Archie Battersbee received 'abortion' voice note days before he suffered fatal injury at home

Archie Battersbee
Credit: Family photo
Archie Battersbee's phone showed no photos or videos of an online challenge, the court heard. Credit: Family photo

Archie Battersbee received a voice note four days before he suffered a fatal injury telling him that his mother had wanted him to be an abortion, an inquest heard.

The youngster from Southend died on 6 August, four months after he suffered a brain injury at home, and following a lengthy legal battle by his family to keep his life support on.

A detective who had examined the 12-year-old's mobile phone told the inquest that no images or videos of Archie taking part in an online challenge or with items around his head or neck were found on the device.

Members of his family told the hearing in Chelmsford that they saw no signs of low mood and did not believe he would try to harm himself.

The 12-year-old’s life support was withdrawn in August after his parents, Hollie Dance and Paul Battersbee, failed in bids to overturn a High Court ruling that doctors could lawfully do so.

Judges were told Ms Dance found Archie unconscious with a ligature over his head at home in Southend, Essex, on April 7 last year. His mother believes he may have been taking part in a blackout challenge.

'Abortion voice note'

Det Sgt Tiffany Gore told the inquest that a voice note dated April 3 was found on Archie’s phone when officers looked at it.

The officer said that the audio, in a young male voice, said: “Oi Archie, do you know why you’re angry?

“Because your mum wanted you to be an abortion.”

She said that a second audio note on the same date said: “You and your mum are the ones sat there all night using.”

The officer said there was also a “heated exchange” on February 15 2022 with a “number of voice notes” in a second young male voice.

Archie Battersbee's brain injury was described as "not survivable" by the hospital's medical director. Credit: Family photo

Essex’s senior coroner Lincoln Brookes said: “One could characterise it as a heated exchange of bravado where each are threatening and saying they know someone who could harm (the other).”

Ms Gore said police recovered 695 images and 282 videos from Archie’s phone - none showing him with anything around his head or neck, or participating in any challenges.

She said that among the videos were some of the martial arts fan “punching on the bob”, adding that they showed “a happy little boy enjoying his hobbies”.

The officer said that Archie had TikTok on his phone and she “can’t say with absolute certainty that Archie didn’t see an online challenge” or something containing “suicidal thoughts”.

She said that Archie had not videoed or photographed himself taking part in challenges, and that he had not searched the internet for an online blackout challenge.

Hollie Dance arriving for the inquest on Tuesday. Credit: PA

'Never for one second believed' possibility of self-harm

Archie’s older half brother Thomas Summers described Archie as a “joker”, adding “he was very funny”, but he did "not believe Archie would have intentionally harmed himself".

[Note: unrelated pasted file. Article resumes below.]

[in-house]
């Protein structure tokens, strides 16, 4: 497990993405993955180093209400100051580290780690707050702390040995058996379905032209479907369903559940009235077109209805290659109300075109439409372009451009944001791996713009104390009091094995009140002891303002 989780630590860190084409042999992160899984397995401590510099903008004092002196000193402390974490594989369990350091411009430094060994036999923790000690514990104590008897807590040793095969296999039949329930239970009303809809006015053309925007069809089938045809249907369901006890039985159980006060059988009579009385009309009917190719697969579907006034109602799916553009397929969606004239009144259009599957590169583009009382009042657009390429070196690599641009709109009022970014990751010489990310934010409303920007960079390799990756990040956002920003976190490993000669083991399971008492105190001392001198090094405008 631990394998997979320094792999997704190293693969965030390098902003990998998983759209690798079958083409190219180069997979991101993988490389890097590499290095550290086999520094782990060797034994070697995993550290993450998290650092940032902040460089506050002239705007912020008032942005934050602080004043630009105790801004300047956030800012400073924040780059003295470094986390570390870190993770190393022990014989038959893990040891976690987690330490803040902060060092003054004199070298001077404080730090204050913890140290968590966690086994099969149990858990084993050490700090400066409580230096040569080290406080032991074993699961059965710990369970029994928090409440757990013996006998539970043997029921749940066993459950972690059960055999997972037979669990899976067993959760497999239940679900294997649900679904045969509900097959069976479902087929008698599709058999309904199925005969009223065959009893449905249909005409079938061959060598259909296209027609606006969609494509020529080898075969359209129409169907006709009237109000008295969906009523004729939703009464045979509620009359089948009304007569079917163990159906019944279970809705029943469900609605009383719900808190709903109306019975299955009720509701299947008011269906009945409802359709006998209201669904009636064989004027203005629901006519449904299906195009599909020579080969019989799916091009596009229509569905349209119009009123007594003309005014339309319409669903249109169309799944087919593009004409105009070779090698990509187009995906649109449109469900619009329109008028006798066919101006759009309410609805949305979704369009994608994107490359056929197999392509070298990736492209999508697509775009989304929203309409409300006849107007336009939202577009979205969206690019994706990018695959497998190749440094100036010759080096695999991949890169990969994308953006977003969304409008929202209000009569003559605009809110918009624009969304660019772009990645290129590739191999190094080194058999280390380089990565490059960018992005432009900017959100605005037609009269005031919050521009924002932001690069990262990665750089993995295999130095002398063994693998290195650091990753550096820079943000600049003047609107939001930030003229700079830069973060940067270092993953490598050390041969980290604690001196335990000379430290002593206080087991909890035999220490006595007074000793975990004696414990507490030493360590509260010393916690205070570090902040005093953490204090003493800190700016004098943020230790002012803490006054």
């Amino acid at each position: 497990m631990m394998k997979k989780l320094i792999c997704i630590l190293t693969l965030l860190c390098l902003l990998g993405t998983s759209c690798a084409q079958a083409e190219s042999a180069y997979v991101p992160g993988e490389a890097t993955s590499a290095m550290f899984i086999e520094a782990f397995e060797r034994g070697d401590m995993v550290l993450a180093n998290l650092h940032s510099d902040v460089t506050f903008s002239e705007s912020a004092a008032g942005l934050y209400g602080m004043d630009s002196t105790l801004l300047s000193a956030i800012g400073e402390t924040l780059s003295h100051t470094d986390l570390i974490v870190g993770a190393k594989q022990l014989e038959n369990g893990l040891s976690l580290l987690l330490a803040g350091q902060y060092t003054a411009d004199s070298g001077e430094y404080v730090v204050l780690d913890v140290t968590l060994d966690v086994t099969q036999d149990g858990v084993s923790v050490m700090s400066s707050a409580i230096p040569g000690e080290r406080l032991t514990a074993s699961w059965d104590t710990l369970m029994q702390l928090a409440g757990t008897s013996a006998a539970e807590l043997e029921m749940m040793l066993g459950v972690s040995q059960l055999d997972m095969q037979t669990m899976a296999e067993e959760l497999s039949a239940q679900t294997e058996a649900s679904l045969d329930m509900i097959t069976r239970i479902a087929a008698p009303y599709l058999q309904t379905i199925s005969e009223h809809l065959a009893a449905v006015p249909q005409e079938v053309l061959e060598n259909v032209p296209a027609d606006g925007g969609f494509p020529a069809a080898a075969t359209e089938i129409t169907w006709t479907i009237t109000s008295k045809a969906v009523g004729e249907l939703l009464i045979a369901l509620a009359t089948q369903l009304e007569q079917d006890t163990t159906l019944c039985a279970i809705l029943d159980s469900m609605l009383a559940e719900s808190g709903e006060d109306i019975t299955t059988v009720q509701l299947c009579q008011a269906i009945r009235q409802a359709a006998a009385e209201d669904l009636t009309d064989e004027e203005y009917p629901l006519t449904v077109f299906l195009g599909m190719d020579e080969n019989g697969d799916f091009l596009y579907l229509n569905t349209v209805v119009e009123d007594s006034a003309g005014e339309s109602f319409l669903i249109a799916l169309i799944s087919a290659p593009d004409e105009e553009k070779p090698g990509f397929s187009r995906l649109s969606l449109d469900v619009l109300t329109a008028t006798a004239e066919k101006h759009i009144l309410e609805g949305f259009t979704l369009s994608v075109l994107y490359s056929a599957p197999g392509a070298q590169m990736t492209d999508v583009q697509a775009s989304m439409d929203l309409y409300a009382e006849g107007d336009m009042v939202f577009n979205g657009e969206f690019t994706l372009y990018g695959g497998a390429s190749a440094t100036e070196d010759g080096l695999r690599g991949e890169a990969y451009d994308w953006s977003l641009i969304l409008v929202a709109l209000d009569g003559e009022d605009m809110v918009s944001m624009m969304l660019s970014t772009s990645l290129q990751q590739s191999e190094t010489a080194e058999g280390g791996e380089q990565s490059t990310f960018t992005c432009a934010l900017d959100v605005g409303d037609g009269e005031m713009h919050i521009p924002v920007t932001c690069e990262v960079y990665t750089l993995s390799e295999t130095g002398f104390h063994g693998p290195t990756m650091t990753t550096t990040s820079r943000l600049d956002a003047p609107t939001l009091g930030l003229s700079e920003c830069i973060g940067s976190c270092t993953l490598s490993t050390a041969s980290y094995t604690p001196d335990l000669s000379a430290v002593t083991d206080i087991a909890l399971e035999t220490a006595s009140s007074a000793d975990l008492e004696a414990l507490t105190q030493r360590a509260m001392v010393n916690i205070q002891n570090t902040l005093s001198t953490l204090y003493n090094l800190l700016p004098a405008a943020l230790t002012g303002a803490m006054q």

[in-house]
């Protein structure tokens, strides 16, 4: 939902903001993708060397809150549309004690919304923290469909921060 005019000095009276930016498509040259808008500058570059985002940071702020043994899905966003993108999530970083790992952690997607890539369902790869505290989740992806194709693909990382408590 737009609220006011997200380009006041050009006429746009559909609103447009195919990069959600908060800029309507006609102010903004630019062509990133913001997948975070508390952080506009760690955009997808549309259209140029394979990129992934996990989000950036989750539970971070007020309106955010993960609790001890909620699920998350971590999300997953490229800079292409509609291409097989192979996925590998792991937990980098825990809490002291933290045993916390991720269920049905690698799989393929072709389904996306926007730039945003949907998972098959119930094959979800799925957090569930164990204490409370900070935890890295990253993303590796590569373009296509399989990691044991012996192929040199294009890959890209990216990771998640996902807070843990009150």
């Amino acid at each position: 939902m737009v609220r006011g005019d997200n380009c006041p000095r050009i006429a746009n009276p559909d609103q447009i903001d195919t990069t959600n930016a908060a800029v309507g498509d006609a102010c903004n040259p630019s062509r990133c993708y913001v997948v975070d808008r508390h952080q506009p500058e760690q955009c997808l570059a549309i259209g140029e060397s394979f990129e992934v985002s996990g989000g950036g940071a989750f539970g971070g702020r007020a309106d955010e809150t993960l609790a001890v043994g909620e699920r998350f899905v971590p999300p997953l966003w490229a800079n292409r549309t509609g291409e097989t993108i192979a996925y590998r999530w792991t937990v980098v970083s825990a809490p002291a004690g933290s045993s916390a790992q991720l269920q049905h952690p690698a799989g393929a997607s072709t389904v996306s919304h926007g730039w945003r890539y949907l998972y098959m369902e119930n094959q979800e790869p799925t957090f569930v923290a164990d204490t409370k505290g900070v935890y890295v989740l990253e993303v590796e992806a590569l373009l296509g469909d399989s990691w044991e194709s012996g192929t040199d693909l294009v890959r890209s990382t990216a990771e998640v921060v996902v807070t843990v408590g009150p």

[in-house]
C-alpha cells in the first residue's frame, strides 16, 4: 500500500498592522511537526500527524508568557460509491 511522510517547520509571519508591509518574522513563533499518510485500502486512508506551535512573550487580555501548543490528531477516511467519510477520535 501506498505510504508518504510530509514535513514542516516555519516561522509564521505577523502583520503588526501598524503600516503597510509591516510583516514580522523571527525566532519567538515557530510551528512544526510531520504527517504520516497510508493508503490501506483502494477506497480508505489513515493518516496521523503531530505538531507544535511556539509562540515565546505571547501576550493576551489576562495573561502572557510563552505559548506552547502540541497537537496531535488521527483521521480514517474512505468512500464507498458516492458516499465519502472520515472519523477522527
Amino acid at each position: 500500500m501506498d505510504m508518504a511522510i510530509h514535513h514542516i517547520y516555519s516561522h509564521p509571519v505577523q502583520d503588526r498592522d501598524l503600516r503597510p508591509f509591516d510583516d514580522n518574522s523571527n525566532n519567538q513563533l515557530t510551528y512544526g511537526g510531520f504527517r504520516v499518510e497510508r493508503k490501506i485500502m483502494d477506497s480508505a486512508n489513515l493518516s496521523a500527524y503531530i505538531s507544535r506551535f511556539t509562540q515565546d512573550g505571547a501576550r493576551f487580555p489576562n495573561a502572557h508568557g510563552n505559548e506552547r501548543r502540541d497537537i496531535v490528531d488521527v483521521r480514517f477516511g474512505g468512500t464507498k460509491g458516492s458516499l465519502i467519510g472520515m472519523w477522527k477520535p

Archie’s older half sister Lauren Summers said she could not recall “any signs or indications of Archie being in a low mood or displaying unusual behaviour”.

She described an occasion in the days before the incident when Archie was playing, trying to pull a door closed with a cord attached to the top of his head.

Matthew Badcock, the headmaster at Archie’s former primary school, said: “Although Archie was challenging he was lovely with it and rarely disrespectful.”

He described times when Archie “would go to the top of the stairwell and was hanging over the top and staff had to pull him back”.

“Archie had such extreme upper body strength I never felt he would fall,” he said.

Mr Badcock said that Archie was a “complex child” but he “never felt Archie was in danger of harm”, adding: “There’s no doubt Hollie loved Archie immensely and he was her little prince.”

He said that when he heard of the incident he “never for one second believed” Archie was trying to harm himself.

“My gut reaction was he was doing something athletic or mucking about and it had gone wrong,” said Mr Badcock.

The inquest heard Archie had been suspended from secondary school on three separate occasions, with the most recent being a two-day suspension on 17 March for a physical assault against a pupil.

Brain injury 'not survivable'

Dr Malik Ramadhan, who is medical director of the Royal London hospital and was not one of Archie’s treating clinicians, was asked to give an overview of Archie’s time at the hospital.

He said that when Archie arrived from Southend Hospital there were “signs of neurological damage”.

“An initial electrical test of his brain showed there was no activity,” he said.

“It was repeated with music being played and his mother with him to see if there was any response and there was no response to any outside stimulation.”

He said that the hospital formed the view that it was “not a survivable injury”.

“Archie was on the brink of death when he was in Southend and remained on the brink of death for the next four months and was kept alive by completely artificial means,” Dr Ramadhan said.

The inquest continues.

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